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Basic Nitrogen Plastic Welding Process
Welding with nitrogen involves the coordination of both hands, one controlling the torch and the other feeding the rod. When you weld, you just want to melt the bottom surface of the rod and the top of the bumper. You don’t "puddle" the rod like you do in metal welding. This makes for a stronger repair because it leaves the basic structure of the rod intact. When you’re making your weld, make sure you melt both the bumper and the rod at the same time and fuse them together with the downward pressure on the rod. Remember the four important factors for plastic welding: "T.F.A.P.S.", an acronym for Temperature, Flow, Angle, Pressure, and Speed.
For temperature, set the temperature on the nitrogen welder’s dial to the proper setting. For example, the PP/TPO setting will generate an air flow of about 700°-800°F (370° - 425°C).
The flow should be set between 10 to 15 liters per minute depending on the plastic's thickness; less for thinner plastics, more for thicker.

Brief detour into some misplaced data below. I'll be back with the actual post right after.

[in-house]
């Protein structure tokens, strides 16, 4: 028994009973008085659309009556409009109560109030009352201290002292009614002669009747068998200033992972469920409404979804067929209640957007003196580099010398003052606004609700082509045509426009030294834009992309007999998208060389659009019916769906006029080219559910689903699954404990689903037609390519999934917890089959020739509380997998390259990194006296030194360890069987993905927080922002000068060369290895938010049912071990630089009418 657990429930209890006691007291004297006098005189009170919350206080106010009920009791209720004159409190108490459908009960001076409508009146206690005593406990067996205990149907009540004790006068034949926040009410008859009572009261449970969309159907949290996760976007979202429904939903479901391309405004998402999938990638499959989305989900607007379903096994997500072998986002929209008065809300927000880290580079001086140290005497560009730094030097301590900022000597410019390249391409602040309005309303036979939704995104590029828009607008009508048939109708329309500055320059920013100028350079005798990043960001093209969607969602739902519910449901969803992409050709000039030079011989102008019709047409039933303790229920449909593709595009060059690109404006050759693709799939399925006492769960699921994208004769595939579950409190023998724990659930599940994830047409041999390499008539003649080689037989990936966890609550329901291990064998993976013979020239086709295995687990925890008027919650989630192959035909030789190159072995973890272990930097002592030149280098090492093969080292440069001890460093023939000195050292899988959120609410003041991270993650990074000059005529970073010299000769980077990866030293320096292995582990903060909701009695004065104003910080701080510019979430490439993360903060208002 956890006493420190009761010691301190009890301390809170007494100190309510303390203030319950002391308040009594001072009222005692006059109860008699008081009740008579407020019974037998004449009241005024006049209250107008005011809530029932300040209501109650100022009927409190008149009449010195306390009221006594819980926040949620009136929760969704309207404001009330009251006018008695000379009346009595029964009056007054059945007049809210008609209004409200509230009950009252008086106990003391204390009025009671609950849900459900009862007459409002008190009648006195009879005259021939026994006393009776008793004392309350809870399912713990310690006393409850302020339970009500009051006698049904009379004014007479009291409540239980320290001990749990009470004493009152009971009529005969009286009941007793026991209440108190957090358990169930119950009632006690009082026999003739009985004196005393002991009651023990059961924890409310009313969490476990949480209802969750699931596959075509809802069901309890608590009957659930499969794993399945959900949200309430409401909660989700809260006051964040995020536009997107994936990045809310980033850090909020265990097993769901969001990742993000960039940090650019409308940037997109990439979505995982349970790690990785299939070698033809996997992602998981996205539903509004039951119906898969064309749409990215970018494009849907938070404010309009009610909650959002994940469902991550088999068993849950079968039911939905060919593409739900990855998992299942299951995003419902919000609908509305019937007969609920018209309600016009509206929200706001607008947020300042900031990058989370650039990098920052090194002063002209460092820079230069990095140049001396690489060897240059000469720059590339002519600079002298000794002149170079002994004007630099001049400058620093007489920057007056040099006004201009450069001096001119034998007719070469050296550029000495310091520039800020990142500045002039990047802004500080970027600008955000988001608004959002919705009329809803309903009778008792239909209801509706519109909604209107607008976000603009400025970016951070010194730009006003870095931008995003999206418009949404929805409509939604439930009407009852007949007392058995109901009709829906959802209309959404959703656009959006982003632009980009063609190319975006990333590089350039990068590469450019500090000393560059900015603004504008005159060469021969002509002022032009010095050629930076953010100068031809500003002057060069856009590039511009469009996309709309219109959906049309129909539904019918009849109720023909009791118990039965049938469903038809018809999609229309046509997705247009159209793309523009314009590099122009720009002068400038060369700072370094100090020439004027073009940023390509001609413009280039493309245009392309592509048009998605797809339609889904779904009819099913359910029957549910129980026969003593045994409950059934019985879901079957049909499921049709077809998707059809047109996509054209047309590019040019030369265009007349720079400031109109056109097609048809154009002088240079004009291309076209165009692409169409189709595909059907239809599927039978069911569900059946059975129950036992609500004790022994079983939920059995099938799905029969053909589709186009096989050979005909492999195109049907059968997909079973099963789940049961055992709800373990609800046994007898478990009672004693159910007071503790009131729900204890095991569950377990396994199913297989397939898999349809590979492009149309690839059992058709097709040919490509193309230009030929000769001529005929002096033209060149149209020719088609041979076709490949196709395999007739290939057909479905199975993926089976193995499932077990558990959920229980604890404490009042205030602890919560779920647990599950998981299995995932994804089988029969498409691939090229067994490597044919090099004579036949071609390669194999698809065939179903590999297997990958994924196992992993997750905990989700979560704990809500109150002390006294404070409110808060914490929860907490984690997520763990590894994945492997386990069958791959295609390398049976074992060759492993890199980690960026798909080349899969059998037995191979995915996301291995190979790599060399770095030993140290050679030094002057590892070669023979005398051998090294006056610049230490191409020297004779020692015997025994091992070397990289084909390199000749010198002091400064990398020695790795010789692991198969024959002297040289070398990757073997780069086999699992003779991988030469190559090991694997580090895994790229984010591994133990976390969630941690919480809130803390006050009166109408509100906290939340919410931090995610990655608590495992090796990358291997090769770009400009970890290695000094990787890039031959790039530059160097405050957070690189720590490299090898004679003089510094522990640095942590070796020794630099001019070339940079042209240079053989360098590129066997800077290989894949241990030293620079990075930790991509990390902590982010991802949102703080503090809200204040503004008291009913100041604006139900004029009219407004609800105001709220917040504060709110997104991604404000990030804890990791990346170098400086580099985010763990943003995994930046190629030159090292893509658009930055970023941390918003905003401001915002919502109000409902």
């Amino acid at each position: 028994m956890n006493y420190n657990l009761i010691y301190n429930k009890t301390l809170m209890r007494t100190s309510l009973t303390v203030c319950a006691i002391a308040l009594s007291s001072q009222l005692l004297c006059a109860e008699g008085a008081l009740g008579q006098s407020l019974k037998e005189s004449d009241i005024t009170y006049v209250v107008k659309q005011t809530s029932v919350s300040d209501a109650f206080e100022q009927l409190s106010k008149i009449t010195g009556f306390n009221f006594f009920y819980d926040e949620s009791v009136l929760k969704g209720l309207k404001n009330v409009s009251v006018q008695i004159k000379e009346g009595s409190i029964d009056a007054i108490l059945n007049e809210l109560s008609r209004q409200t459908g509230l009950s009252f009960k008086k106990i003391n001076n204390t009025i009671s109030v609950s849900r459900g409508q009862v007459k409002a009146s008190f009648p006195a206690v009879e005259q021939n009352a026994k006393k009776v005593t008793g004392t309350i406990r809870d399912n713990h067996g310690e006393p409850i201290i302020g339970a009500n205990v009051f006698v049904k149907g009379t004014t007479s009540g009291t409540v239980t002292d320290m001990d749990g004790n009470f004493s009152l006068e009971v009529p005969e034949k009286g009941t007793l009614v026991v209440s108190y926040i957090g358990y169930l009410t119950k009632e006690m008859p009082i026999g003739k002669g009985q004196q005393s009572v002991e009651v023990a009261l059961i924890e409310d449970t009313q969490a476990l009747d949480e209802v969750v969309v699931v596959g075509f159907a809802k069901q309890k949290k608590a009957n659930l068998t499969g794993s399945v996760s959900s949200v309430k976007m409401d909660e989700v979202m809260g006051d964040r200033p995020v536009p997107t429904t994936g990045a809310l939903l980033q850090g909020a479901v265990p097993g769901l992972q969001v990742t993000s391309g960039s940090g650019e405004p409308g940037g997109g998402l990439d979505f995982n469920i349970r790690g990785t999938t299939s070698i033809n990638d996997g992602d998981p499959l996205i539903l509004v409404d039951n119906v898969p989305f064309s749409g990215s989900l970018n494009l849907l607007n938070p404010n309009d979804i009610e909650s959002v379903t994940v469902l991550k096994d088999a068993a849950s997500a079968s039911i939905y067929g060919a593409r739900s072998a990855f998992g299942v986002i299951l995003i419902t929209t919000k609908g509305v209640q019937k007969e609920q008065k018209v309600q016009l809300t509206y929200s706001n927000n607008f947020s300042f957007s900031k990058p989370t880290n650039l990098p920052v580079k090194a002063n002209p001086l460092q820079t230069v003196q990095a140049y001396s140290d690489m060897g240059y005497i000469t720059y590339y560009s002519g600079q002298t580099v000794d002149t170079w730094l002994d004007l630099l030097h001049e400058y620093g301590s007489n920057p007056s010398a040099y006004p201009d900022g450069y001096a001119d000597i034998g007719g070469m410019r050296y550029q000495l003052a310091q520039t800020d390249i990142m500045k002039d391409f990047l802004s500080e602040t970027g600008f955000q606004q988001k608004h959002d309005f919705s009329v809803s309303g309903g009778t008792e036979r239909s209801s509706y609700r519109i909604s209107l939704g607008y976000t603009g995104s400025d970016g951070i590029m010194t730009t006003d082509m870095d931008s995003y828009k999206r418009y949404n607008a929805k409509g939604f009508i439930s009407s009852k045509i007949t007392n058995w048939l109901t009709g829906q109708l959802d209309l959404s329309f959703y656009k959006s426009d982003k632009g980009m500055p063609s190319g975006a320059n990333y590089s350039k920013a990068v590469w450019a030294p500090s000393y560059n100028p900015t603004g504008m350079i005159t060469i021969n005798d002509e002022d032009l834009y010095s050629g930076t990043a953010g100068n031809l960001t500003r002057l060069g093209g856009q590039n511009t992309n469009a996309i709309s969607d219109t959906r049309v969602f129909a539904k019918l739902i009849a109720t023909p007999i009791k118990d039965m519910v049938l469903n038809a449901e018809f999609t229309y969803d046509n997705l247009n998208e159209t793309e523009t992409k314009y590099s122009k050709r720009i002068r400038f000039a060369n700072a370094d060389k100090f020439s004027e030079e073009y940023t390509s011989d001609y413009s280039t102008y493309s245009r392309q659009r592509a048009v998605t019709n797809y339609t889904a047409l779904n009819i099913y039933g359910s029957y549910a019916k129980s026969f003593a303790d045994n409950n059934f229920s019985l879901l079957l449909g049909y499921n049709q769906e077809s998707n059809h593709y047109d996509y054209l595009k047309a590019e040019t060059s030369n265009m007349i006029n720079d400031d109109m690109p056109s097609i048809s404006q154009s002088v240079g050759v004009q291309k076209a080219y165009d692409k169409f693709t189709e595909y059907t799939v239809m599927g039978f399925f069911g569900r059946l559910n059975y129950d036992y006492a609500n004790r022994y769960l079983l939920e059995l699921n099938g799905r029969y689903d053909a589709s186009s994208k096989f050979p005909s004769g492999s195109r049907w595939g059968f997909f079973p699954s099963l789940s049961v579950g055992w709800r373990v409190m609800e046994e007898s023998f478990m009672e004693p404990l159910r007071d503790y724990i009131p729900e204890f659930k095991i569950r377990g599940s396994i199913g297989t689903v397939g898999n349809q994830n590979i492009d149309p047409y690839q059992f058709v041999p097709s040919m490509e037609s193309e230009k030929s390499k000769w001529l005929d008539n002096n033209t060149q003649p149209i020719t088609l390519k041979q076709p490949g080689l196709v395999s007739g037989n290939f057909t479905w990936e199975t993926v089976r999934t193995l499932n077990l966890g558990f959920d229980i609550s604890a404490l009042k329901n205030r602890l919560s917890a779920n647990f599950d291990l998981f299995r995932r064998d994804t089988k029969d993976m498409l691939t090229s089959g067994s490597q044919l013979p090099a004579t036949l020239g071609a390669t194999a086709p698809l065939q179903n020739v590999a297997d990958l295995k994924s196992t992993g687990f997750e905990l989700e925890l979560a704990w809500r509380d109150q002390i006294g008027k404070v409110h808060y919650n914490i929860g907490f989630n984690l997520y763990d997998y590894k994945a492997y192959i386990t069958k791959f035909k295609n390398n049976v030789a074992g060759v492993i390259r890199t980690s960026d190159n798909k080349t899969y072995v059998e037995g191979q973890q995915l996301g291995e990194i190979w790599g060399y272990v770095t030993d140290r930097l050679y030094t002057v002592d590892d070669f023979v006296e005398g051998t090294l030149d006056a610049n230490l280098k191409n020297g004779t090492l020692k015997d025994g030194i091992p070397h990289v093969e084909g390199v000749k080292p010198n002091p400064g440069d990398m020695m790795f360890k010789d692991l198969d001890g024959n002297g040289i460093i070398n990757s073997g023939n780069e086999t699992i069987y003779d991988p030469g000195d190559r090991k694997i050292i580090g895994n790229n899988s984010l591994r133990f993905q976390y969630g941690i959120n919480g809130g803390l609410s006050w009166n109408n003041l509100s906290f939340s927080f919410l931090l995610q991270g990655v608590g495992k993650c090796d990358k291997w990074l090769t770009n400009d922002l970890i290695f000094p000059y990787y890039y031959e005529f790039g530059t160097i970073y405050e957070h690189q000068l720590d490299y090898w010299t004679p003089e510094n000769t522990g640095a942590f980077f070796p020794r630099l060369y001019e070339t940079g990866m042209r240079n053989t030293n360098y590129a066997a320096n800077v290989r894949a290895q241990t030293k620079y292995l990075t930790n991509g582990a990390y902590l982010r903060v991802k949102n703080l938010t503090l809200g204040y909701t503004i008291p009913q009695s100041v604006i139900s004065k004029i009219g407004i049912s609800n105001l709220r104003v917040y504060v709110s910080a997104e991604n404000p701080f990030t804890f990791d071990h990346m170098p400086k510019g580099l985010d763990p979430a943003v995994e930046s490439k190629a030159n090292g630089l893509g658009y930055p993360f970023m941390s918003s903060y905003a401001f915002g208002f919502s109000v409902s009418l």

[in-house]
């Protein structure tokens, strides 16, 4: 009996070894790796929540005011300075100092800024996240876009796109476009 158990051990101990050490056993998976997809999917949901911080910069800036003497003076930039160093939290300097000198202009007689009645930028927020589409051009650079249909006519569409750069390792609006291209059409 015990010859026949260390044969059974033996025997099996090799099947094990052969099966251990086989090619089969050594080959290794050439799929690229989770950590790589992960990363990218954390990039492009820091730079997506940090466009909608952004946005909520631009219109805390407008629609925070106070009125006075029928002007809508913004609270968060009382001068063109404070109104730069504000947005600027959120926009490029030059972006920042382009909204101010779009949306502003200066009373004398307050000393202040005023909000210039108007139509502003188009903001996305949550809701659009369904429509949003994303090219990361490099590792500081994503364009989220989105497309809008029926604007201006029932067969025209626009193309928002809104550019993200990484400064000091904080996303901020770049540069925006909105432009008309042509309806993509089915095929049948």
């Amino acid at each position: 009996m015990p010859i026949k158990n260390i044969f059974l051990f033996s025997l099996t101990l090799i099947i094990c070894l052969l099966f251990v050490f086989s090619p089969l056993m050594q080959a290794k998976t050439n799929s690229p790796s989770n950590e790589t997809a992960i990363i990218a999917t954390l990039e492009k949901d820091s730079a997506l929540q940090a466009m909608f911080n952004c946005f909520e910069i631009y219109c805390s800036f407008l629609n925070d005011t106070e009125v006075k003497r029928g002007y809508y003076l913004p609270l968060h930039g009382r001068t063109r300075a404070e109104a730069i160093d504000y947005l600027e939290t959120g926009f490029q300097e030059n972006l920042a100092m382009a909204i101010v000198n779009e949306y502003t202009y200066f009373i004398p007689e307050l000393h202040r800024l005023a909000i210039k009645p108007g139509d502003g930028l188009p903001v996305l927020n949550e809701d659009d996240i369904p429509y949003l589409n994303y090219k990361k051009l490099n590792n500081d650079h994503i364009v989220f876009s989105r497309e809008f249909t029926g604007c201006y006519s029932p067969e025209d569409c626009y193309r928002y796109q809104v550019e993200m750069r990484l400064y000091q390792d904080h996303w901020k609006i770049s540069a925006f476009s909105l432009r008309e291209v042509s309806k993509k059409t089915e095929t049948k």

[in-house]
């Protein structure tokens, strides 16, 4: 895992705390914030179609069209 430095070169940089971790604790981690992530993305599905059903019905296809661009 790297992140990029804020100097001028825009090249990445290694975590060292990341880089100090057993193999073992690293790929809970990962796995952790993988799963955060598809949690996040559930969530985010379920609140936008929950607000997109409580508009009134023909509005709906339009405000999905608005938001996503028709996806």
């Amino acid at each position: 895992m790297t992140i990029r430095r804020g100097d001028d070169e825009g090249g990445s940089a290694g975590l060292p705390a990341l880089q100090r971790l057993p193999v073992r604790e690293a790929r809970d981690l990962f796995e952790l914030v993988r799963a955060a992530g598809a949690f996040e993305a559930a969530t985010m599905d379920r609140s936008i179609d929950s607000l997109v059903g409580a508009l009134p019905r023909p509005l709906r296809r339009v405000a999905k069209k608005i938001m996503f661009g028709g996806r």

An angle of 45° between the torch and the bumper is optimum. Aim the stream of hot air a little in front of the rod; for thick rod like the 06 profile, focus a little more heat on the rod.
Put as much downward pressure on the rod as possible to help the rod fuse with the bumper. Keep a steady downward pressure on the rod and keep the rod moving slowly. Don’t overheat the rod and let it fold over backwards.
The speed of your weld should be about 4 to 6 inches (10 to 15 cm) per minute. With thin rod like the 03 profile, it’s difficult to go this slow. With thick rod like the 06 profile, it may go even slower. The important thing is to move steadily while keeping proper downward pressure on the rod while making sure the bumper and the bottom surface of the rod are both melted before they come together.
Nitrogen Welding Tips
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